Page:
Key point 3-07.01. In order for the clergy-penitent privilege to apply there must be a "communication." A communication includes verbal statements, but it also may include nonverbal acts that are intended to transmit ideas. Mere observations generally are not considered to be communications.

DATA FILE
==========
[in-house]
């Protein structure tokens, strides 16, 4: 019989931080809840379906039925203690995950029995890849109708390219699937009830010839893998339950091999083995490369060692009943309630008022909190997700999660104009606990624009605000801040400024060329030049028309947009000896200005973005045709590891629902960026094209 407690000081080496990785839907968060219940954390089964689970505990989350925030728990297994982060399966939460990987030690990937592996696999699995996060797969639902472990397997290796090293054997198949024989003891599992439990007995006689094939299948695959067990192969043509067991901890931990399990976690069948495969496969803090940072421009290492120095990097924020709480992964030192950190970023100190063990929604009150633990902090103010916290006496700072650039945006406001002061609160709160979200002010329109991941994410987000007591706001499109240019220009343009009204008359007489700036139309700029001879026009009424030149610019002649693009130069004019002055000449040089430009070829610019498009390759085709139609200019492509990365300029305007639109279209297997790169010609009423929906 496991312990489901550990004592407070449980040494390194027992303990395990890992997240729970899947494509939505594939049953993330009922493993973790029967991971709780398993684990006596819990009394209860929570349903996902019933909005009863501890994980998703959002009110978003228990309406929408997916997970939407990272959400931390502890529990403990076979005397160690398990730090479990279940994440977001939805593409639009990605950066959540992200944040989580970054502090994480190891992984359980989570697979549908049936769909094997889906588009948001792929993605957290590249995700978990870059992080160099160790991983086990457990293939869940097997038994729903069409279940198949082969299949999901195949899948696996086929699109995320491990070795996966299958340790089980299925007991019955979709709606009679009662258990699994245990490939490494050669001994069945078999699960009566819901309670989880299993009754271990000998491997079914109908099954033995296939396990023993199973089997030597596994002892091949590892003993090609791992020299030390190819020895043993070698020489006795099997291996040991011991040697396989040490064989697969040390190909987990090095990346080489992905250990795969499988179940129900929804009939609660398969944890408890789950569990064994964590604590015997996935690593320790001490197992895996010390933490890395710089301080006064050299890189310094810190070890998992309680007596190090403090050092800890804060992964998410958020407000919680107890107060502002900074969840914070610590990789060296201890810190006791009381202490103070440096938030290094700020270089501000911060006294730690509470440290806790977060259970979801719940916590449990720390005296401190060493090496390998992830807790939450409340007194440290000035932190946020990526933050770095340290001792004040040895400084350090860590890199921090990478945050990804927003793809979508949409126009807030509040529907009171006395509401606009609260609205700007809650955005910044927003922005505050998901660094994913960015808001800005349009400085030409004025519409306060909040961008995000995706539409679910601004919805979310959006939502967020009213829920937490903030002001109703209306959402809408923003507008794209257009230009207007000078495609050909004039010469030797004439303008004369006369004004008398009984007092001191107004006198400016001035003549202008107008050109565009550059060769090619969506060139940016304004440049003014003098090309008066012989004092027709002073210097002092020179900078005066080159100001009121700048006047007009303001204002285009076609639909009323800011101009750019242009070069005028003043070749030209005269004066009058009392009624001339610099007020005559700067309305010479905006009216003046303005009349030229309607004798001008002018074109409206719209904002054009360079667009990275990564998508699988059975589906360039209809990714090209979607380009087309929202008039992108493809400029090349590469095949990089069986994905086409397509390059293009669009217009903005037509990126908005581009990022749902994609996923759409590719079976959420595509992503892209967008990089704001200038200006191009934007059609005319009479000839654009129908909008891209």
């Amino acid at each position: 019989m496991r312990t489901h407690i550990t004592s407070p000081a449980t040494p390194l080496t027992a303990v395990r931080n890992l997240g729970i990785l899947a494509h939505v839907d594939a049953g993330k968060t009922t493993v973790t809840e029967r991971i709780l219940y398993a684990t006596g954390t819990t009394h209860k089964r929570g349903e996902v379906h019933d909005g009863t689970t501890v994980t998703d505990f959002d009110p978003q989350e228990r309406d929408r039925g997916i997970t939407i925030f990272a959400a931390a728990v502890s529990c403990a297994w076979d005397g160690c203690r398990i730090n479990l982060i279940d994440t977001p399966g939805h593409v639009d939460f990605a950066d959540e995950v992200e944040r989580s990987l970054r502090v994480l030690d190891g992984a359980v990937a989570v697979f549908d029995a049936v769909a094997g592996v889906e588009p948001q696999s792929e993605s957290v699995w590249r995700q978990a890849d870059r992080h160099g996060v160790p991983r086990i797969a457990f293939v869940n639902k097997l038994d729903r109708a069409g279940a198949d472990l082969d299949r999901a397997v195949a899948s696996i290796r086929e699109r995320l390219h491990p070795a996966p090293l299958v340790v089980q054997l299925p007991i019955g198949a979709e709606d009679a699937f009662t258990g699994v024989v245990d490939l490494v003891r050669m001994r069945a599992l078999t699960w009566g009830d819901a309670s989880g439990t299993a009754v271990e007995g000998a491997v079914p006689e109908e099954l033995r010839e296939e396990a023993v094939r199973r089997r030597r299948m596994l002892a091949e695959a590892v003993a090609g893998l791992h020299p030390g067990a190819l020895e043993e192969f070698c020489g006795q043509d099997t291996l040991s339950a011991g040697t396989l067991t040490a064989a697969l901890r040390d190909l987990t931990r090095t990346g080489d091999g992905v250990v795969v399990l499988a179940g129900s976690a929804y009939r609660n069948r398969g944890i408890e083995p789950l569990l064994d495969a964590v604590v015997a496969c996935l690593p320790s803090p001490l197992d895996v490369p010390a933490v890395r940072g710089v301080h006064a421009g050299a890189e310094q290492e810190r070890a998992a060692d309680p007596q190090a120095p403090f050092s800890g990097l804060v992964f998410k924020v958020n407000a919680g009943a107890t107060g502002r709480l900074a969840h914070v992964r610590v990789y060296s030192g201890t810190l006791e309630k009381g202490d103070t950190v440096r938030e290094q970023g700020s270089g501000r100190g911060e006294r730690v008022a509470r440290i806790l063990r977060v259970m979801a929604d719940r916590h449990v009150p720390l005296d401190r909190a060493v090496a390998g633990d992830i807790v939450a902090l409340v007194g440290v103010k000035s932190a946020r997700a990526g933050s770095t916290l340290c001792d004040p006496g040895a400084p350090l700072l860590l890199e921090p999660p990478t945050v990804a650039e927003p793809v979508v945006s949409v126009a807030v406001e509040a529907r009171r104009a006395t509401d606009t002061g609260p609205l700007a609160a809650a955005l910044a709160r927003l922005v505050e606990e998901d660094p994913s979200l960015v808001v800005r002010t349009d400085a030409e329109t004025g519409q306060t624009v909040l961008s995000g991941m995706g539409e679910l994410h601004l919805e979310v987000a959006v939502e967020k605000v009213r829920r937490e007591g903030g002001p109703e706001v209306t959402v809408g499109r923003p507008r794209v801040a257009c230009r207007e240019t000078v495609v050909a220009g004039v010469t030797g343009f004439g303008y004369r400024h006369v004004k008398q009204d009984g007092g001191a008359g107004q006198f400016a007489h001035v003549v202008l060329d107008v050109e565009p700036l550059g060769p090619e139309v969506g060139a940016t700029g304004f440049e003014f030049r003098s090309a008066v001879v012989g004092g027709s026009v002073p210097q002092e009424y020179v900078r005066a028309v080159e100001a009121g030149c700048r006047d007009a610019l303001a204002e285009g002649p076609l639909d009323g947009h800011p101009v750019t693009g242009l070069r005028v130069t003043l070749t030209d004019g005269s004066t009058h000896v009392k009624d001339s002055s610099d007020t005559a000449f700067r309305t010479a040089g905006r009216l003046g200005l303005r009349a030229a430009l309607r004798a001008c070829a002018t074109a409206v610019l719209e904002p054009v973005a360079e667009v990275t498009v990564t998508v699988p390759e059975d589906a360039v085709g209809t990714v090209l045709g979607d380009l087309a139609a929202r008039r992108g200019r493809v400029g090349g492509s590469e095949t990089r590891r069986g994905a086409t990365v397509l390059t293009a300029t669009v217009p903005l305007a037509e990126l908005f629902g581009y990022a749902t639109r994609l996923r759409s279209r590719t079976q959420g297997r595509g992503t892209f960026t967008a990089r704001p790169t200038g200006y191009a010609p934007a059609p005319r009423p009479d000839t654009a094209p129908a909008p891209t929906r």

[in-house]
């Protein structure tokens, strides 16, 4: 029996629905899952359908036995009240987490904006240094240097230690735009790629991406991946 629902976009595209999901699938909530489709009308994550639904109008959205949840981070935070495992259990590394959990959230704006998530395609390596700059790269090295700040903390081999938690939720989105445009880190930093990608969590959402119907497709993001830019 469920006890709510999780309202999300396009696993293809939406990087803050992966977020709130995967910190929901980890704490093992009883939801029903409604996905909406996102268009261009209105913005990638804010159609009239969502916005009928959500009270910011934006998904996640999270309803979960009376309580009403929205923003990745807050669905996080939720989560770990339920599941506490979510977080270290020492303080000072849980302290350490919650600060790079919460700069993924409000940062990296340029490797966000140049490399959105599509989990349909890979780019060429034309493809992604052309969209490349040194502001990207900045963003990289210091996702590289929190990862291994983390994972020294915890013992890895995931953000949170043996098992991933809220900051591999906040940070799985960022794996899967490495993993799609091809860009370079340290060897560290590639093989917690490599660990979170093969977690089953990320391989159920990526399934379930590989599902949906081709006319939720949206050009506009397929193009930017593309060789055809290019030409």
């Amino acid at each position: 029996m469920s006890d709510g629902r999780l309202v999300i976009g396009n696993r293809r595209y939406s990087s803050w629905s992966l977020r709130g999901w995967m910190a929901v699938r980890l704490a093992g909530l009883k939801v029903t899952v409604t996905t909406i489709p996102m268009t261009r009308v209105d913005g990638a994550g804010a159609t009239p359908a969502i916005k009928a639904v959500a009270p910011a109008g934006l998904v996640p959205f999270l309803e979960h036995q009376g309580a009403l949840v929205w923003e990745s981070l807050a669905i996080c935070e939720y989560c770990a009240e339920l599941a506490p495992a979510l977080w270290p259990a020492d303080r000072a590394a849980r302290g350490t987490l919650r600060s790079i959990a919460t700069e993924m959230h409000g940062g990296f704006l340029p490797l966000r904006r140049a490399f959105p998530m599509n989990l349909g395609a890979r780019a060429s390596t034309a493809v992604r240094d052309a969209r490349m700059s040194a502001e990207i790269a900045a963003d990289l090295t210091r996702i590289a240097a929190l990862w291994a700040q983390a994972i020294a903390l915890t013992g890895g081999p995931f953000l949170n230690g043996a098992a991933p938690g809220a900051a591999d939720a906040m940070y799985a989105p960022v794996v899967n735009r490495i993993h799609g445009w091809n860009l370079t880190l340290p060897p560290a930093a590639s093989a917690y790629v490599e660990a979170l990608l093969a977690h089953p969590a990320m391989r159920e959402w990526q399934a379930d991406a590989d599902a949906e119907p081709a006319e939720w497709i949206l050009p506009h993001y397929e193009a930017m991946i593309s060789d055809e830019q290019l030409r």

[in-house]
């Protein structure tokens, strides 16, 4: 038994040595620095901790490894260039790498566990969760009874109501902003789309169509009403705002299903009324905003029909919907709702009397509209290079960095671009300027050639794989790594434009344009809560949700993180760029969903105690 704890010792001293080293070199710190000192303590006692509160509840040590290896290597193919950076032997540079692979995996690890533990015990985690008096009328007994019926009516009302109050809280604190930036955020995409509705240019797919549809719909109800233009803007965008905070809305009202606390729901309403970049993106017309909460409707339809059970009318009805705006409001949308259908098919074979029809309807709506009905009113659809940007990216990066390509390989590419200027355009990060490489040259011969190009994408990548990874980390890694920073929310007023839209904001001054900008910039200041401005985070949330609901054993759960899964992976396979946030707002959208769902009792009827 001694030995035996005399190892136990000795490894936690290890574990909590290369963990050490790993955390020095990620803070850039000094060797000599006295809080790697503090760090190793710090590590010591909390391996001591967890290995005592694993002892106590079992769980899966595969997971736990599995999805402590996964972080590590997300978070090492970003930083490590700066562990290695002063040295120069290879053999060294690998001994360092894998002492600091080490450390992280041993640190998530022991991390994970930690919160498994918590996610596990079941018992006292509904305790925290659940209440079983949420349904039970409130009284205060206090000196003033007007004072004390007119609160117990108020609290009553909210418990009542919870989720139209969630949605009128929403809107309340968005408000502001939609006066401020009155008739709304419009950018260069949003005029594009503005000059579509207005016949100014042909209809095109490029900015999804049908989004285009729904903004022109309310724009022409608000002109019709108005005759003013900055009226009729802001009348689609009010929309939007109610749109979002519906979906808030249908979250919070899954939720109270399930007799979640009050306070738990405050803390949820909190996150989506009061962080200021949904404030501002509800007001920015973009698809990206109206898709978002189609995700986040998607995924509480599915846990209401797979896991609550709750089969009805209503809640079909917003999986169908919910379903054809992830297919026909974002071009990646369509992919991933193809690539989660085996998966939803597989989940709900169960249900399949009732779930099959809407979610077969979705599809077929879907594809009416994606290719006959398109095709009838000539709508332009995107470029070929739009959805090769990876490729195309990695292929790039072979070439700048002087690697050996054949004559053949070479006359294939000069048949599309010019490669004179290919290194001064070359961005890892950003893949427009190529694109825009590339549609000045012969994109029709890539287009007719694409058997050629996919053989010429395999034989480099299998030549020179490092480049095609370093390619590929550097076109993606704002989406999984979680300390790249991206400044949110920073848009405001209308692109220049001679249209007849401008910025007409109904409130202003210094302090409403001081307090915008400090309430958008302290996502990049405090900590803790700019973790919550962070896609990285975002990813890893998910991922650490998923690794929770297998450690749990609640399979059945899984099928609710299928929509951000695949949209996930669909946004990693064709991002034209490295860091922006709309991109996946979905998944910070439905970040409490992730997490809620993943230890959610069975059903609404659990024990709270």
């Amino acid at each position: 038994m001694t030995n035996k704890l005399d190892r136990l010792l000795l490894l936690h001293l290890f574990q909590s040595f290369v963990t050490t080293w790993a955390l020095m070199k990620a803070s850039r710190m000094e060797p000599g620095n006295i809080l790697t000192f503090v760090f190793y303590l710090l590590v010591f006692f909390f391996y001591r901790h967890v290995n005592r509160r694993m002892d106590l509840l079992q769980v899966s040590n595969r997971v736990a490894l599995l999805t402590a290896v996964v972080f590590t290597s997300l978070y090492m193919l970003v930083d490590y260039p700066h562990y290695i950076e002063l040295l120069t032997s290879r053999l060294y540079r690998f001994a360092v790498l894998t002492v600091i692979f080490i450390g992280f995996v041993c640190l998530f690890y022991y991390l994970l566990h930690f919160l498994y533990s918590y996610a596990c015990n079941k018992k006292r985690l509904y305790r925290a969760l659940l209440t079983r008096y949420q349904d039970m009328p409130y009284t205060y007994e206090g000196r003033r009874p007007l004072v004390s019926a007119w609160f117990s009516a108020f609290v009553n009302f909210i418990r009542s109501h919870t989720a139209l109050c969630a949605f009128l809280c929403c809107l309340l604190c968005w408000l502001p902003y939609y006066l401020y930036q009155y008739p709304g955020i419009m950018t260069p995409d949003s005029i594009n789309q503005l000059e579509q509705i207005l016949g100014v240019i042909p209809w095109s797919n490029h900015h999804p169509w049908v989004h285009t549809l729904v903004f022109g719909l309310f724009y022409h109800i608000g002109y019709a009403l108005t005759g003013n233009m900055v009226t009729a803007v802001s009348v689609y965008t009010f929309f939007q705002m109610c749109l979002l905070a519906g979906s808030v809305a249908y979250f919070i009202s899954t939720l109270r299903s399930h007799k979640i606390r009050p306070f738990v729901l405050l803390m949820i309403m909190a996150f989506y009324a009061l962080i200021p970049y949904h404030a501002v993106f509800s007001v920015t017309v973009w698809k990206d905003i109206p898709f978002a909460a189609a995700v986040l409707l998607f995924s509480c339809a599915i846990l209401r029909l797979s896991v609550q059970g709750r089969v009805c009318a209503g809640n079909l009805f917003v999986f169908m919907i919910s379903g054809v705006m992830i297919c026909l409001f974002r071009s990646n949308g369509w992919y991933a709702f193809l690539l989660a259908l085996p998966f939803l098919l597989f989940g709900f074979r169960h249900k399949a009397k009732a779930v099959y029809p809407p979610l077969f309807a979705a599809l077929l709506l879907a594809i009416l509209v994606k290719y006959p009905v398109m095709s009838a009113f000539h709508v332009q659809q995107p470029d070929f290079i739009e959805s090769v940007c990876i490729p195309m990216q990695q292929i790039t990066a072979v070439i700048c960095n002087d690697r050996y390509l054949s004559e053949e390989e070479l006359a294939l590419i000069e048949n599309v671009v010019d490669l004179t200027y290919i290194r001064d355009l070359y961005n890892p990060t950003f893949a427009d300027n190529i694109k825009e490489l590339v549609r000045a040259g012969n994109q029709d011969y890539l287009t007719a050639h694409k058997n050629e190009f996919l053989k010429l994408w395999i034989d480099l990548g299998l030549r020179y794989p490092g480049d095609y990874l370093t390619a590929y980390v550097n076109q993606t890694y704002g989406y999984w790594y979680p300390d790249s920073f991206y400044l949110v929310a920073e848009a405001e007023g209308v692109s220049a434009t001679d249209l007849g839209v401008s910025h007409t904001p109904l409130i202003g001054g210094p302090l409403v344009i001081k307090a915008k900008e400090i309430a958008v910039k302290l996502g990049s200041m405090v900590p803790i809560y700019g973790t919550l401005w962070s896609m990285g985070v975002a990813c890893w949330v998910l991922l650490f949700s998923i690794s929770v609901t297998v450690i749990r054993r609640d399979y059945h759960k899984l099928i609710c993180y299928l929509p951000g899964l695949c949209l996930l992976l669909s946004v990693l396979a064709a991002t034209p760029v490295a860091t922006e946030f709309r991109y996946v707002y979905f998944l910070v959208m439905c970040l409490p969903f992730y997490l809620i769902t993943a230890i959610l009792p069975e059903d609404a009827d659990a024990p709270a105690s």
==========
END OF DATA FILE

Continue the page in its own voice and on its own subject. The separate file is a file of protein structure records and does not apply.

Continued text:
The privilege against divulging confidential communications extends only to actual communications between an individual and a clergyman. Communications obviously include verbal statements, but they also can include nonverbal forms of communication. One court ruled that the delivery of a gun to a minister constituted a "privileged communication" that was not admissible in court. A New York City police officer who also served as assistant pastor of a local church was approached one evening (while in civilian clothes on the church grounds) by an elderly man who addressed the minister ...
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